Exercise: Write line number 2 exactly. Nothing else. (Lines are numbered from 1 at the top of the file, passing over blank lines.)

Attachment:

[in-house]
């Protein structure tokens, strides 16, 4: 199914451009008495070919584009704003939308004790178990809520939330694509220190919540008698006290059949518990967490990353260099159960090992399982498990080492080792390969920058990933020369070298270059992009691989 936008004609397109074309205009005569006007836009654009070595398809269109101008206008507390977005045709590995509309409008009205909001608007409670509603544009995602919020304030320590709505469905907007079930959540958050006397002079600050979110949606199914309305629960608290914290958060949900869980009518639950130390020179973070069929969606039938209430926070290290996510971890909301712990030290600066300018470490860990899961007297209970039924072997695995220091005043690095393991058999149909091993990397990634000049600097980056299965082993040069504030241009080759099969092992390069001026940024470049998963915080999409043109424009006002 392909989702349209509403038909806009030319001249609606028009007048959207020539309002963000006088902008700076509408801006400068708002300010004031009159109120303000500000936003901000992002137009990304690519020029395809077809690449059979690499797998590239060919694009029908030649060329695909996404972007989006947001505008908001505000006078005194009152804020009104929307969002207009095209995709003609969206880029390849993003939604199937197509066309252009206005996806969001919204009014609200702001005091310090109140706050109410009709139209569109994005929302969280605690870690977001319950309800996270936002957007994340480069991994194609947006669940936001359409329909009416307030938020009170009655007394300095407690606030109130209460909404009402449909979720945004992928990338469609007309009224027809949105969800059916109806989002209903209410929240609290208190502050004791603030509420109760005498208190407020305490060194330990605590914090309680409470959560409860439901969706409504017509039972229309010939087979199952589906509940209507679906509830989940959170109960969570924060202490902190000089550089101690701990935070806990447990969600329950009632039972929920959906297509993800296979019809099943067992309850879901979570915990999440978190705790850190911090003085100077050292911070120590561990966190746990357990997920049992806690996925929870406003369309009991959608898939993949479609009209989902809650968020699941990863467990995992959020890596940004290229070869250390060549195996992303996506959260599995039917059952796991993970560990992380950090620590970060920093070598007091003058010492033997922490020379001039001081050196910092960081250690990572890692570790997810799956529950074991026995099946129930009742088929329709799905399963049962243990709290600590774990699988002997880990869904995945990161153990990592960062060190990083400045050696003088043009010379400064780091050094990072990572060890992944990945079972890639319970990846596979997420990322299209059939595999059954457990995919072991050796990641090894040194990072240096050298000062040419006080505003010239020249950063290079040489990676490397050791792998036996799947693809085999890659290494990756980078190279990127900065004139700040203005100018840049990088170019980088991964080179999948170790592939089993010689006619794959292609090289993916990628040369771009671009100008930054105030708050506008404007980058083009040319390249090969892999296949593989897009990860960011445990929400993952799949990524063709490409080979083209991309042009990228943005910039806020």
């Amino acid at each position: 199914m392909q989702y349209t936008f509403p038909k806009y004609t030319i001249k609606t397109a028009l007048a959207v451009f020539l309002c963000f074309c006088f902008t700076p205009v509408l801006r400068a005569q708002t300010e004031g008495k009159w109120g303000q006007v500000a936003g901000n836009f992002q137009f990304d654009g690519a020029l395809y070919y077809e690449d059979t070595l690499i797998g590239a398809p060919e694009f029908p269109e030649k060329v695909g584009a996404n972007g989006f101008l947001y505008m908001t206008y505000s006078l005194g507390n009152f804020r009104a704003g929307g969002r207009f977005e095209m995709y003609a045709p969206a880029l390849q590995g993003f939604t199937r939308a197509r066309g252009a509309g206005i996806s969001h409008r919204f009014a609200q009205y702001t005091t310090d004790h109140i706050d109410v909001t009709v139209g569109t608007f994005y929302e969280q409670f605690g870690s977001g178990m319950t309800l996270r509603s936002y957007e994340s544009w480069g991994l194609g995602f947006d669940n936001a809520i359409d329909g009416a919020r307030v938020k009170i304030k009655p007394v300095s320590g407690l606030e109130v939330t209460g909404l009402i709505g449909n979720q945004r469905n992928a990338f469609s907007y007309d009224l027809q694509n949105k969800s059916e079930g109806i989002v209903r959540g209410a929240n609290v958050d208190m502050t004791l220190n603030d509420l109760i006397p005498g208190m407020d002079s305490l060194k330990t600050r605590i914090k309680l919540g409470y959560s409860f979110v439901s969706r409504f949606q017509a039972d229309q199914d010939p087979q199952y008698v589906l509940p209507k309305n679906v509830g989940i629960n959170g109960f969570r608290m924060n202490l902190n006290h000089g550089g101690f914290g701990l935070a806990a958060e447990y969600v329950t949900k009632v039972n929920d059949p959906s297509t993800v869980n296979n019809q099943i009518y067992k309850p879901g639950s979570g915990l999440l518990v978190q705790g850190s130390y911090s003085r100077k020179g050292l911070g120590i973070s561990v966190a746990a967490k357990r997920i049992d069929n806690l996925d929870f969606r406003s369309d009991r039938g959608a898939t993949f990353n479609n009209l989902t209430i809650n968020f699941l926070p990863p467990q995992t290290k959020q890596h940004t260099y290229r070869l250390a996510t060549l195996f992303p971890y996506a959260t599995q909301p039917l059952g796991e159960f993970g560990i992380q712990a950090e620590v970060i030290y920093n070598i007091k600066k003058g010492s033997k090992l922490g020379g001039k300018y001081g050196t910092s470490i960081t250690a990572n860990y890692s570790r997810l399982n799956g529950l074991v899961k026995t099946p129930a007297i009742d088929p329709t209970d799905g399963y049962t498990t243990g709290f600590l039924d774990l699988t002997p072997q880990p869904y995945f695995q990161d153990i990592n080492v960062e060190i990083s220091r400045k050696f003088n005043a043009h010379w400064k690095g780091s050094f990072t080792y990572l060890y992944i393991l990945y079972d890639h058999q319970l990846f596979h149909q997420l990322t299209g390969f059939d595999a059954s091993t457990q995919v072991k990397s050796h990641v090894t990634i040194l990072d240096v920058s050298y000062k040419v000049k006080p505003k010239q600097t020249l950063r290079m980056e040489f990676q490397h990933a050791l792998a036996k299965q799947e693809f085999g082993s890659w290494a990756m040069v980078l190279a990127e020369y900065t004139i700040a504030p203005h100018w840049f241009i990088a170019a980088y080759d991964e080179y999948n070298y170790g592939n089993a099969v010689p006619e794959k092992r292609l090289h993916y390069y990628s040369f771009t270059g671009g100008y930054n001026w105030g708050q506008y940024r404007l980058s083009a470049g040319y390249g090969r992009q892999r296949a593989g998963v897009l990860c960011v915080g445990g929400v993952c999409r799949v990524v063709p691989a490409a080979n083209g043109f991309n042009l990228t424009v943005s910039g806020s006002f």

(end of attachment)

């Protein structure tokens, strides 16, 4: 199914451009008495070919584009704003939308004790178990809520939330694509220190919540008698006290059949518990967490990353260099159960090992399982498990080492080792390969920058990933020369070298270059992009691989 936008004609397109074309205009005569006007836009654009070595398809269109101008206008507390977005045709590995509309409008009205909001608007409670509603544009995602919020304030320590709505469905907007079930959540958050006397002079600050979110949606199914309305629960608290914290958060949900869980009518639950130390020179973070069929969606039938209430926070290290996510971890909301712990030290600066300018470490860990899961007297209970039924072997695995220091005043690095393991058999149909091993990397990634000049600097980056299965082993040069504030241009080759099969092992390069001026940024470049998963915080999409043109424009006002 392909989702349209509403038909806009030319001249609606028009007048959207020539309002963000006088902008700076509408801006400068708002300010004031009159109120303000500000936003901000992002137009990304690519020029395809077809690449059979690499797998590239060919694009029908030649060329695909996404972007989006947001505008908001505000006078005194009152804020009104929307969002207009095209995709003609969206880029390849993003939604199937197509066309252009206005996806969001919204009014609200702001005091310090109140706050109410009709139209569109994005929302969280605690870690977001319950309800996270936002957007994340480069991994194609947006669940936001359409329909009416307030938020009170009655007394300095407690606030109130209460909404009402449909979720945004992928990338469609007309009224027809949105969800059916109806989002209903209410929240609290208190502050004791603030509420109760005498208190407020305490060194330990605590914090309680409470959560409860439901969706409504017509039972229309010939087979199952589906509940209507679906509830989940959170109960969570924060202490902190000089550089101690701990935070806990447990969600329950009632039972929920959906297509993800296979019809099943067992309850879901979570915990999440978190705790850190911090003085100077050292911070120590561990966190746990357990997920049992806690996925929870406003369309009991959608898939993949479609009209989902809650968020699941990863467990995992959020890596940004290229070869250390060549195996992303996506959260599995039917059952796991993970560990992380950090620590970060920093070598007091003058010492033997922490020379001039001081050196910092960081250690990572890692570790997810799956529950074991026995099946129930009742088929329709799905399963049962243990709290600590774990699988002997880990869904995945990161153990990592960062060190990083400045050696003088043009010379400064780091050094990072990572060890992944990945079972890639319970990846596979997420990322299209059939595999059954457990995919072991050796990641090894040194990072240096050298000062040419006080505003010239020249950063290079040489990676490397050791792998036996799947693809085999890659290494990756980078190279990127900065004139700040203005100018840049990088170019980088991964080179999948170790592939089993010689006619794959292609090289993916990628040369771009671009100008930054105030708050506008404007980058083009040319390249090969892999296949593989897009990860960011445990929400993952799949990524063709490409080979083209991309042009990228943005910039806020």